“For all of the gains that we have made over the past nearly four years, we really wanted to see that continuity, especially at this critical time when there has been high-profile, officer-involved shootings. We have a number of cases of public concern.”

Kersten, 42, could not be reached for comment.

Eaddy caller her a “good leader,” citing her ability to “communicate, collaborate and sell the big picture,” instead of simply moving “from one investigation to another.”

He talked about Kersten’s ability to connect with families and other “impacted parties” and about her belief in training specialized units and assembling teams of investigators.

That’s precisely what happened after the avalanche of verbal abuse and excessive force complaints against CPD officers stemming from the protests that followed the death of George Floyd that devolved in civil unrest and rampant looting. Kersten assembled teams of investigators to handle those complaints.

“The staff is very excited to have her on as interim chief. We really believe that it spoke to us as an agency that someone was chosen internally. We believe that represented a sense of trust and progress that we’ve made over this past, over four years,” Eaddy said.

Lightfoot has been openly critical of COPA and how long it has taken for investigations to be completed under Roberts’ leadership.

The mayor was particularly outspoken about COPA’s protracted, more-than-18-month investigation into the botched raid on a wrong home that forced a crying and pleading Anjanette Young to stand naked before Chicago police officers.

As chief investigator, Kersten oversaw that investigation, which culminated in COPA’s decision to identify over 100 allegations of misconduct by nearly a dozen officers involved in the raid on Young’s home.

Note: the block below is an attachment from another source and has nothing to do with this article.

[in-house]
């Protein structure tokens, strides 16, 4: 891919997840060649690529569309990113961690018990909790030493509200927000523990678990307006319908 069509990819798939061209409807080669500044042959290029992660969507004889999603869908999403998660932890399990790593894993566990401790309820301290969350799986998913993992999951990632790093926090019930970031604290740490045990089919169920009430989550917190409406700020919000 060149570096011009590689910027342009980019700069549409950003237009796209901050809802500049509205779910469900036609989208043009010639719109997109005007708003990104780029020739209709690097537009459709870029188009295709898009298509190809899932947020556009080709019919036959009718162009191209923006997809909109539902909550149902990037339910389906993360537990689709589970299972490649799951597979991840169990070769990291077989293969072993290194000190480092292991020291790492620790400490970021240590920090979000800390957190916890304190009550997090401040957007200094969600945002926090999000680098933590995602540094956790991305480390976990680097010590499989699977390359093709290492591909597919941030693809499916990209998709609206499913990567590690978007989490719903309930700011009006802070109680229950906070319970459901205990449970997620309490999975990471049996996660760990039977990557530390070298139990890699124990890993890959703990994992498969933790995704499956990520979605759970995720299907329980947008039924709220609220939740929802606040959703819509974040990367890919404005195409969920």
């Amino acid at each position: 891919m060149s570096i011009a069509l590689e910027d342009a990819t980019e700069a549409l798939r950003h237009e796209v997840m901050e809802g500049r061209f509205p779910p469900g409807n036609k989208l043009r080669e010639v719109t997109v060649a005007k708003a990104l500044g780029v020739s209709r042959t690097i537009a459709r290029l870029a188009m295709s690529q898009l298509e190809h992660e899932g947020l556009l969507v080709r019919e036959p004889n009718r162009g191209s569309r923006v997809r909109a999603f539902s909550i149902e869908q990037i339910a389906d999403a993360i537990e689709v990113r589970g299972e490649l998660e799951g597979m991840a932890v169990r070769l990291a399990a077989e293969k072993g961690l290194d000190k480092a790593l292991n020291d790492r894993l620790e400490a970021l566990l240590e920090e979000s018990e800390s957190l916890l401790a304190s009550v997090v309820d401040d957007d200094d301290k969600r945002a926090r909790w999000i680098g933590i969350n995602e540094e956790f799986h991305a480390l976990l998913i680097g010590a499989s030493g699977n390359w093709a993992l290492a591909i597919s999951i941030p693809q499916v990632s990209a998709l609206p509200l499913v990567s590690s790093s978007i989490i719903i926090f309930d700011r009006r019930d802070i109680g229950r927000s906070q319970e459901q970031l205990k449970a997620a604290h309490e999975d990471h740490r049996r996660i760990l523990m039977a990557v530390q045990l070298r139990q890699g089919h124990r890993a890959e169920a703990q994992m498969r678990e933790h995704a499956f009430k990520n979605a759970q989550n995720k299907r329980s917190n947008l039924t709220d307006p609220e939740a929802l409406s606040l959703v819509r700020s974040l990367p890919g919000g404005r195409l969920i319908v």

The alleged violations range from steps taken by the officers to acquire the warrant to the actions officers took to execute the search. Police Supt. David Brown is weighing COPA’s still-undisclosed disciplinary recommendations for the officers involved.

“We understand that timeliness can be an issue. We understand that could bring forth some criticism. But what [Kersten] continued to do is to make sure she kept that team focused and delivered the closure that Anjanette Young deserves, that the city obviously wanted to see,” Eaddy said.

“Our timeliness has improved over the past. We inherited an IPRA backlog that was considerable that had an impact. But we have worked through it. And even in the case of Anjanette Young, it was closed in a more timely fashion than in the past.”

Eaddy noted Kersten also presided over an investigation of the police shooting at a CTA Red Line station that was wrapped up in just nine months.

Roberts’ resignation under pressure gives Lightfoot an opportunity to choose her own permanent COPA chief — before a civilian police review board is seated and empowered to make the selection. But it also marks yet another turn of the revolving door at Lightfoot’s City Hall.

Contributing: Mitch Dudek